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NRC Expects Applications To Operate Reactors Beyond 60 Years 135

mdsolar writes with news that the aging reactor fleet in the U.S. will likely see units hitting 80 or more years of use before being decommissioned. From the article: "Officials of the US Nuclear Regulatory Commission and the nuclear power industry expect the first application to be filed with the agency in 2018 or 2019 for a license renewal to operate a power reactor or reactors beyond 60 years. At a Nuclear Energy Institute forum in Washington Tuesday, neither NRC nor industry officials named specific plants considered likely to apply, and it was not clear from their remarks if any nuclear operator has yet volunteered to be the first to apply." Also see the staff report on preparing for the first applications. The proposed operating license changes would place no limit on the number of 20 year extensions, so perhaps a few reactors will end up in operation for a full century (if there's anyone left who can remember how to operate them then).
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NRC Expects Applications To Operate Reactors Beyond 60 Years

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  • by iggymanz ( 596061 ) on Thursday February 27, 2014 @03:38PM (#46361169)

    reactors can be refurbished (usually "head" replacement, about $120M ten years ago), steam generators and primary coolant pumps replaced, etc.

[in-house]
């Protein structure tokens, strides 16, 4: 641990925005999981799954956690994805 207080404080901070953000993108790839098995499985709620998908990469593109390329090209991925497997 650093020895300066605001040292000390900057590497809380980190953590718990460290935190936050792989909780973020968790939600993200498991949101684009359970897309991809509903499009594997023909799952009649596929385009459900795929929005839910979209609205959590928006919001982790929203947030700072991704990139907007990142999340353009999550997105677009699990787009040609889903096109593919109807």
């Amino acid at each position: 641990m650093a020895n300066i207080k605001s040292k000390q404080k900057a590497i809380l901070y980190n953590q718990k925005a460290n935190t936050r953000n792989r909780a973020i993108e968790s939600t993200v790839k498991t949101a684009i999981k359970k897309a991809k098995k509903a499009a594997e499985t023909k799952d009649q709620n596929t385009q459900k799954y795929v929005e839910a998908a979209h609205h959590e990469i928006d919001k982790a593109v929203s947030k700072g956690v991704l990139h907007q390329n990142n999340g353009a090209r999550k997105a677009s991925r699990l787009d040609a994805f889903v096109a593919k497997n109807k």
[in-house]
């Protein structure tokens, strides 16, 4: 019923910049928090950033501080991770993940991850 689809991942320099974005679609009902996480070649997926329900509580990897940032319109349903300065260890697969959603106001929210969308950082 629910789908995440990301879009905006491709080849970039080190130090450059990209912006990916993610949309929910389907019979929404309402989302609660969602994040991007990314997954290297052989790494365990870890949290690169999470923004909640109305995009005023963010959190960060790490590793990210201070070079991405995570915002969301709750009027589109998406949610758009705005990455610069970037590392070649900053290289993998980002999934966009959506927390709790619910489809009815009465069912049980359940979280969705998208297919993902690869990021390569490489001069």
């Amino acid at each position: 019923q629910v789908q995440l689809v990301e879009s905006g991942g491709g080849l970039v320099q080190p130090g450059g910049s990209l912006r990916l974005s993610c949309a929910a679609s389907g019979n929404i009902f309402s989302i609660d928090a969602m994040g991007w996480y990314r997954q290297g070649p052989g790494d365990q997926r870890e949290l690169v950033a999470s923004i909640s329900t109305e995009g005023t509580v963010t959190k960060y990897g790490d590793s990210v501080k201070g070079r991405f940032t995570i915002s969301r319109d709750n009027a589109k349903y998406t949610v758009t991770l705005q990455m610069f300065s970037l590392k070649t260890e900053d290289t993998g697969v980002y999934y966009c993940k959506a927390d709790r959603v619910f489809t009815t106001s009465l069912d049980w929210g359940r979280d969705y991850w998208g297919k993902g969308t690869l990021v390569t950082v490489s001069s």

I was scheduler in nuke plant, saw all those things done

  • Re:Idiots in power (Score:4, Interesting)

    by inhuman_4 ( 1294516 ) on Thursday February 27, 2014 @04:42PM (#46361811)
    The Chalk River medical isotope issue was different though.

    Everyone agrees that the regulator did its job by shutting down the plant for not meeting the once in a million years safety ratio that is the standard. However the plant was not a power plant, it was a research plant producing medical isotopes. So issue wasn't whether the ractor met the standards, it didn't. The issue was the probability of people getting injured or dying from a plant malfunction was significantly less than the probability of people dying from not getting those medical isotopes.

    When presented with instructions to provide a temporary exception to the rule until other sources of the isotope could be brought online, the regulator said no. So things escalated until someone (parliament) had the authority to over rule the regulator.

    She was fired for not granting the exception, even though she knew what the balance of probabilities were. Basically she was power tripping.
  • Re:Idiots in power (Score:4, Interesting)

    by EvolutionInAction ( 2623513 ) on Thursday February 27, 2014 @11:45PM (#46365127)

    But they didn't! The damn plant had another safety shutdown because the reactor vessel was corroded to hell. I happened in 2009 and lasted over a year. Worldwide shortage of medical isotopes because *nobody had prepared for another shutdown.*

    And as a point of interest, according to the safety commissioner, the risk was pegged at 1 in 1000. Which is pretty damn far away from the one in a million standard.

"Tell the truth and run." -- Yugoslav proverb